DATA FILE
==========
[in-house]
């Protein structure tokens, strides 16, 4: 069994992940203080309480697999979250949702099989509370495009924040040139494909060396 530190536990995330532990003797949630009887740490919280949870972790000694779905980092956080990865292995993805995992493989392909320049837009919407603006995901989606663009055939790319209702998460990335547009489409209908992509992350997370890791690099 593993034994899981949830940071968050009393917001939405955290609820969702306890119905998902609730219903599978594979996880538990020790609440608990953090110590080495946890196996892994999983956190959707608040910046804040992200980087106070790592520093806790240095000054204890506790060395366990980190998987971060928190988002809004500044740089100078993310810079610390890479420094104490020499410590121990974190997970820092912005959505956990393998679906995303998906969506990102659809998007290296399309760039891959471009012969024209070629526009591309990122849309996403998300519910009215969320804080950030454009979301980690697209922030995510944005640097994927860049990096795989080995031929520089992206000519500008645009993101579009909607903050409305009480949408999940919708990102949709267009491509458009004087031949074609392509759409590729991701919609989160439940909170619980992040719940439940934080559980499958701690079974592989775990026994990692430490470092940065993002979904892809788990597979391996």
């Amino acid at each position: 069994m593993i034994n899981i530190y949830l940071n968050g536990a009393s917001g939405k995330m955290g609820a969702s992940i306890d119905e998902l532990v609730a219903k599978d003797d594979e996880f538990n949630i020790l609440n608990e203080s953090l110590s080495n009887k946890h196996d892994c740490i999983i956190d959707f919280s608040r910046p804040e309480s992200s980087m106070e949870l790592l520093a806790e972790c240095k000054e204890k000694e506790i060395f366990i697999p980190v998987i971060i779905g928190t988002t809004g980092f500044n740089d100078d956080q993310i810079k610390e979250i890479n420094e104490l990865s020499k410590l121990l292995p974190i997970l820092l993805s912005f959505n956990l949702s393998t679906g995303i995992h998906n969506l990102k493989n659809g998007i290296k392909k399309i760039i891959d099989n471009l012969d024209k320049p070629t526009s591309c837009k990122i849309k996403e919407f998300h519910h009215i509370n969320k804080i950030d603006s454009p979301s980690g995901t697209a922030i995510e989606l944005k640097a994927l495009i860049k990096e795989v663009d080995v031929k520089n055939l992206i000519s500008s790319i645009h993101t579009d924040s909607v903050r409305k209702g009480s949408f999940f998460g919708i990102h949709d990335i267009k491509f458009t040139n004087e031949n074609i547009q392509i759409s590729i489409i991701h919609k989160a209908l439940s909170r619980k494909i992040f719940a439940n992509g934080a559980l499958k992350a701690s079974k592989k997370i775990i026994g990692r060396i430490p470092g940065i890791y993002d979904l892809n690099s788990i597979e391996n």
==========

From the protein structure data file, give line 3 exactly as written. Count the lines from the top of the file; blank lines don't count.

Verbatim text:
């Amino acid at each position: 069994m593993i034994n899981i530190y949830l940071n968050g536990a009393s917001g939405k995330m955290g609820a969702s992940i306890d119905e998902l532990v609730a219903k599978d003797d594979e996880f538990n949630i020790l609440n608990e203080s953090l110590s080495n009887k946890h196996d892994c740490i999983i956190d959707f919280s608040r910046p804040e309480s992200s980087m106070e949870l790592l520093a806790e972790c240095k000054e204890k000694e506790i060395f366990i697999p980190v998987i971060i779905g928190t988002t809004g980092f500044n740089d100078d956080q993310i810079k610390e979250i890479n420094e104490l990865s020499k410590l121990l292995p974190i997970l820092l993805s912005f959505n956990l949702s393998t679906g995303i995992h998906n969506l990102k493989n659809g998007i290296k392909k399309i760039i891959d099989n471009l012969d024209k320049p070629t526009s591309c837009k990122i849309k996403e919407f998300h519910h009215i509370n969320k804080i950030d603006s454009p979301s980690g995901t697209a922030i995510e989606l944005k640097a994927l495009i860049k990096e795989v663009d080995v031929k520089n055939l992206i000519s500008s790319i645009h993101t579009d924040s909607v903050r409305k209702g009480s949408f999940f998460g919708i990102h949709d990335i267009k491509f458009t040139n004087e031949n074609i547009q392509i759409s590729i489409i991701h919609k989160a209908l439940s909170r619980k494909i992040f719940a439940n992509g934080a559980l499958k992350a701690s079974k592989k997370i775990i026994g990692r060396i430490p470092g940065i890791y993002d979904l892809n690099s788990i597979e391996n």